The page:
• Some people believe that steaks should be salted only after cooking, blaming it on the fact that salting a steak before frying it will dry it out. I’m not sure whether the reason behind this is due to osmotic pressure but I have bad news (or good) regardless. Salt really draws moisture from meat, but that’s actually good. The drier the meat is on the surface, the faster it will get that nice crust while frying. Moreover, if you salt a piece of meat beforehand, the salt will get inside the meat and the steak will have a perfect degree of saltiness. What’s really amazing is the fact that salt not only seasons the meat as it penetrates inside but it also transforms and denatures some proteins. Denaturated proteins retain moisture much better. Thus, a pre-salted steak will not only be tasty but it also runs the risk of being juicier.
  • There are culinary myths that are easy to bust thanks to quite simple logic. For example, some people add oil to the water when they cook pasta and believe oil will prevent the pieces from sticking to each other. However, this isn’t true. But it’s not because of oil that floats on the surface of the water but rather, because of the starch that pasta itself contains. Once it hydrates, gets enough water, and swells, the pieces of pasta will stop sticking to each other. It’s the first couple of minutes that matter while cooking pasta — just make sure to stir it during this time and nothing will be able to spoil it, even that tomato paste you’re going to use. By the way, it’s better not to use any oil after boiling pasta, otherwise, the oil will envelop the paste, prohibiting the sauce to stick to the pasta.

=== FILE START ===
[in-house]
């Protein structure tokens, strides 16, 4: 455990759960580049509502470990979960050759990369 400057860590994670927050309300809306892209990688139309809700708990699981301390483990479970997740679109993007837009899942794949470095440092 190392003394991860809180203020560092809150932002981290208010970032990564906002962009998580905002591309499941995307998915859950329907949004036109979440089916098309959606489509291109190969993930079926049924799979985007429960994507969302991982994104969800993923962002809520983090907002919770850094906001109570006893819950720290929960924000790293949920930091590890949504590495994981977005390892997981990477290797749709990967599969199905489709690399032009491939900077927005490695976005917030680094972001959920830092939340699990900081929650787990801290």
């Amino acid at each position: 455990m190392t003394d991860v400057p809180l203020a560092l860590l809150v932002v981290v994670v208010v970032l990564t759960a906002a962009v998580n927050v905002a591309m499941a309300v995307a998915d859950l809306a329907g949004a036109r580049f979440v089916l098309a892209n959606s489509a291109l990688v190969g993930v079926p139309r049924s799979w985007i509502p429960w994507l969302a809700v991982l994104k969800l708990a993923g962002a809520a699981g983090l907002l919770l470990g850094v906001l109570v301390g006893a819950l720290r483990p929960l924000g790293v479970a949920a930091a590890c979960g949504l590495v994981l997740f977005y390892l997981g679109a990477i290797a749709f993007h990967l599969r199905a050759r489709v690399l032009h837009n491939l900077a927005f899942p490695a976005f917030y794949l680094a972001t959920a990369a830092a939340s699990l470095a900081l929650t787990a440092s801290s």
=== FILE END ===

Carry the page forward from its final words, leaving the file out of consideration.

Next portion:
• Green, red, white, and black — there are so many types of peppercorns. But how can you understand what you’re dealing with? These are all fruits of the same plant, Piper nigrum, but they’re collected at different stages of ripeness.
    1) Black pepper consists of unripe fruits that are scalded and dried.
    2) White pepper is the same pepper but soaked and peeled from the outer shell.
    3) Green pepper comes from unripe seeds that are treated with sulfur dioxide to preserve color.
    4) Red pepper comes from ripened fruits that are soaked in brine immediately after harvest so that they don’t change color.